The Future of Getting Paid to Be Healthy

Pairing financial incentives and workplace wellness programs, employers can save money, and employees can make it.
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(Fabrizio Bensch / Reuters)

When a 2014 portion of the Affordable Care Act comes into effect, employers will be able to use financial rewards and penalties to encourage healthier behaviors. Last week the Obama administration released its final rules regarding these employer-based wellness programs. 

Still, critics are concerned that an annual premium adjustment isn't likely to change behavior, and will just end up penalizing those with poorer health.

The difference between the Bronze and Gold tiers can make a difference of as much as $2,400 per year for a family of four.

According to Dr. Kevin Volpp, director of the Center for Health Incentives and Behavioral Economics at the University of Pennsylvania, it isn't as simple as just paying someone for doing the right thing. People tend to respond to immediate, short-term rewards (e.g. the     satisfaction of eating one more piece of pizza) more readily than to delayed consequences (weight gain). The science of "behavioral economics" has found that when people are offered immediate incentives and penalties to do the healthy thing, they are more likely to make the right decision, sort of like having a swear jar for healthy living.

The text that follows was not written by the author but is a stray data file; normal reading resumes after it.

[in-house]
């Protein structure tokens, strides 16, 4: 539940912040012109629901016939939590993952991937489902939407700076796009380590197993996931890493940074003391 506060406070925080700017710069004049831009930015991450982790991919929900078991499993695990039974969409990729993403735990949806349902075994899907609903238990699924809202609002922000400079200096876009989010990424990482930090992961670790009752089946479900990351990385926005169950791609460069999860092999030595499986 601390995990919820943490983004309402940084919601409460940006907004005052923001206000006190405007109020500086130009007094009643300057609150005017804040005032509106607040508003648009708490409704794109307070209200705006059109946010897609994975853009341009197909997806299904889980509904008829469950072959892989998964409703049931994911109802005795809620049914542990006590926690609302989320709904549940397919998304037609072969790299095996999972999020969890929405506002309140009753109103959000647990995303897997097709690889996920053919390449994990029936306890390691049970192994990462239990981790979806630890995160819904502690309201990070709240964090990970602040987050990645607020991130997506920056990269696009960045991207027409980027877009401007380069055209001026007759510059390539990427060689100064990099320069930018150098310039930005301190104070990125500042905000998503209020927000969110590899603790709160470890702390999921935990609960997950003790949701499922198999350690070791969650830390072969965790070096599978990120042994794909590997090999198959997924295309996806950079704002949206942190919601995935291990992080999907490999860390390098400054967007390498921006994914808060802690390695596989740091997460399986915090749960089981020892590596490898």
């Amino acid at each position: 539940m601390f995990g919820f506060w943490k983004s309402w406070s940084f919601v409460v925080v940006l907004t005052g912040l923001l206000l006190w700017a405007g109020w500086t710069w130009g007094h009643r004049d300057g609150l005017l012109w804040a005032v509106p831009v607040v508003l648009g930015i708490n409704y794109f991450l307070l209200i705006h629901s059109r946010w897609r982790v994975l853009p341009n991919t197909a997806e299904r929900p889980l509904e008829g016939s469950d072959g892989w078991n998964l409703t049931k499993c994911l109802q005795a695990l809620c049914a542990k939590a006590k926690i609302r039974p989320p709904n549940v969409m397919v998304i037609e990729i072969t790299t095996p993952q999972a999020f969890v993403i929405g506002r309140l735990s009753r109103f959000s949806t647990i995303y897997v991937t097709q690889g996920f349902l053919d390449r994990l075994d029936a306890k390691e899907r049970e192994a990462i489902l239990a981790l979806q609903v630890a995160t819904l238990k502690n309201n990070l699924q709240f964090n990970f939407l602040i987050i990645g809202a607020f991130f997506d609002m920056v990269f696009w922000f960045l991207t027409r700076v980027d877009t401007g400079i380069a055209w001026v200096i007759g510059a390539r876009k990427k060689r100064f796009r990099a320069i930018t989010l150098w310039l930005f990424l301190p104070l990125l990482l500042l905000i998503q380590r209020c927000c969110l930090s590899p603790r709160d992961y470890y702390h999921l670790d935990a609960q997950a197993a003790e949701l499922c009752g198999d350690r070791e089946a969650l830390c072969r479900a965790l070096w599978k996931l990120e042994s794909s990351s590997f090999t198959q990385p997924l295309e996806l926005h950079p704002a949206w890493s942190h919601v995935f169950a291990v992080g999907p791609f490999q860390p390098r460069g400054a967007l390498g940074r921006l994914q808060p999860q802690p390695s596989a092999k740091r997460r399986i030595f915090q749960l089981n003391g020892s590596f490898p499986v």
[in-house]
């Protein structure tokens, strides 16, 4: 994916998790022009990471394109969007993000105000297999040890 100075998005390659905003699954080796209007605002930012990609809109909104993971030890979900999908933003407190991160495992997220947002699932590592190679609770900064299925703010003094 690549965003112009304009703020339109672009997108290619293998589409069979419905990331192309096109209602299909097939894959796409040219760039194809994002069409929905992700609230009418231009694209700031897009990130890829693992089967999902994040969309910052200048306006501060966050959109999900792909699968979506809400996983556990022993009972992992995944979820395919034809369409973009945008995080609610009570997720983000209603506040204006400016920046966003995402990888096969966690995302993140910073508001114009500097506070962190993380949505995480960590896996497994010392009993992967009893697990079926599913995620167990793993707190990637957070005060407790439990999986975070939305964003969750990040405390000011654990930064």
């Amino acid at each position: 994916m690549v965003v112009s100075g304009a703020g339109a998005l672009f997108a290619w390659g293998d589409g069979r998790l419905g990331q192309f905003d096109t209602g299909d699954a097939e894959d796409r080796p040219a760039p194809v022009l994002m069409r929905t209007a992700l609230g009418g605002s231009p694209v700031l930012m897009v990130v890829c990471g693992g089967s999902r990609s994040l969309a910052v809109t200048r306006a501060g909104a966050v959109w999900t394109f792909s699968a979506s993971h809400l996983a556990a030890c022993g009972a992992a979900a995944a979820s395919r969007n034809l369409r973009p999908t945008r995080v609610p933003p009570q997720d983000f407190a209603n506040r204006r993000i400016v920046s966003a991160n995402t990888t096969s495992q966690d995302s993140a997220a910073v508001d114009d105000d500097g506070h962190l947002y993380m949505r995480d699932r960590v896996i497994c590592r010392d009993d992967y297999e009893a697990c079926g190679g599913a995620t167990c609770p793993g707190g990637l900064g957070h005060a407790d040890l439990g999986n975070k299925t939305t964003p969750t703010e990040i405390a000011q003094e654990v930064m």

But not all incentives are created equal, and some behaviors are harder to change (e.g. quitting smoking) than others (taking your kid for a routine check up). The impact of an incentive depends a lot on how it is framed, and the context in which it's offered. 

People also respond differently to rewards and penalties. Volpp studies how different types, sizes, and frequencies of incentives impact people's behavior.

In one study, Volpp and colleagues teamed up with General Electric to develop financial incentives to get employees to quit smoking. All smokers received information about smoking-cessation programs, but half were chosen at random to also receive financial incentives. In the financial incentive group, smokers were given $100 for completing a smoking-cessation informational program, $250 for quitting smoking within six months of joining the study, and $400 if they were still not smoking six months after they quit. 

The smokers in the incentive group were three times more likely to join a smoking-cessation program, and three times more likely to quit smoking than those who were not offered financial rewards. But when GE rolled these financial incentives to quit smoking to the rest of their workforce, employees complained about rewarding smokers to do something they should be doing anyway. From their perspective, GE turned the program into a penalty rather than reward program. 

"If you make it all about rewarding smokers, you'll predictably get the reaction, 'No, we shouldn't be rewarding smokers, we should penalize them,'" Volpp said. But we already are paying for the health consequences of other people smoking, eating poorly or not exercising. According to him, the response to the financial incentive might have been different if GE had done a better job of explaining to its workforce that getting employees to quit smoking would also save money for everyone else.